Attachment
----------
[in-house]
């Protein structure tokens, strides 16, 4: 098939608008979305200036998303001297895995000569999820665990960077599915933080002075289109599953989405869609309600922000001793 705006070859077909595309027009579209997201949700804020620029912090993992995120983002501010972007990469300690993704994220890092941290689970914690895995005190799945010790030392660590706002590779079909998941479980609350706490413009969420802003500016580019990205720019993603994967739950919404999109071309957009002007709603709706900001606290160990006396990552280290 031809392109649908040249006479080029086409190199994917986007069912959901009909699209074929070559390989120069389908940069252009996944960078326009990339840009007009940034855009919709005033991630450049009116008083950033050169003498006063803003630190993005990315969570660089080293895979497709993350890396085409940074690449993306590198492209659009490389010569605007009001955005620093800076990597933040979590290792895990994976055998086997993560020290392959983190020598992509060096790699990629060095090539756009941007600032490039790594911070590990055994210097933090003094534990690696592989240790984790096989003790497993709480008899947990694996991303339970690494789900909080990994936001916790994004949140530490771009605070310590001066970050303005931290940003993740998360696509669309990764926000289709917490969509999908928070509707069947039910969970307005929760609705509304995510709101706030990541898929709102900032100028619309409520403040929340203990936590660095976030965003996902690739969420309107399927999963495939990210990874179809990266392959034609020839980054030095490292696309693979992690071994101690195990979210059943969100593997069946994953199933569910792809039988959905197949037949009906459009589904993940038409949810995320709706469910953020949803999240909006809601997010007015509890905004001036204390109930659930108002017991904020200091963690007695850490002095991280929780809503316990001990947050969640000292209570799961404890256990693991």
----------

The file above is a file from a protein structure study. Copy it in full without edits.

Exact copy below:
[in-house]
């Protein structure tokens, strides 16, 4: 098939608008979305200036998303001297895995000569999820665990960077599915933080002075289109599953989405869609309600922000001793 705006070859077909595309027009579209997201949700804020620029912090993992995120983002501010972007990469300690993704994220890092941290689970914690895995005190799945010790030392660590706002590779079909998941479980609350706490413009969420802003500016580019990205720019993603994967739950919404999109071309957009002007709603709706900001606290160990006396990552280290 031809392109649908040249006479080029086409190199994917986007069912959901009909699209074929070559390989120069389908940069252009996944960078326009990339840009007009940034855009919709005033991630450049009116008083950033050169003498006063803003630190993005990315969570660089080293895979497709993350890396085409940074690449993306590198492209659009490389010569605007009001955005620093800076990597933040979590290792895990994976055998086997993560020290392959983190020598992509060096790699990629060095090539756009941007600032490039790594911070590990055994210097933090003094534990690696592989240790984790096989003790497993709480008899947990694996991303339970690494789900909080990994936001916790994004949140530490771009605070310590001066970050303005931290940003993740998360696509669309990764926000289709917490969509999908928070509707069947039910969970307005929760609705509304995510709101706030990541898929709102900032100028619309409520403040929340203990936590660095976030965003996902690739969420309107399927999963495939990210990874179809990266392959034609020839980054030095490292696309693979992690071994101690195990979210059943969100593997069946994953199933569910792809039988959905197949037949009906459009589904993940038409949810995320709706469910953020949803999240909006809601997010007015509890905004001036204390109930659930108002017991904020200091963690007695850490002095991280929780809503316990001990947050969640000292209570799961404890256990693991």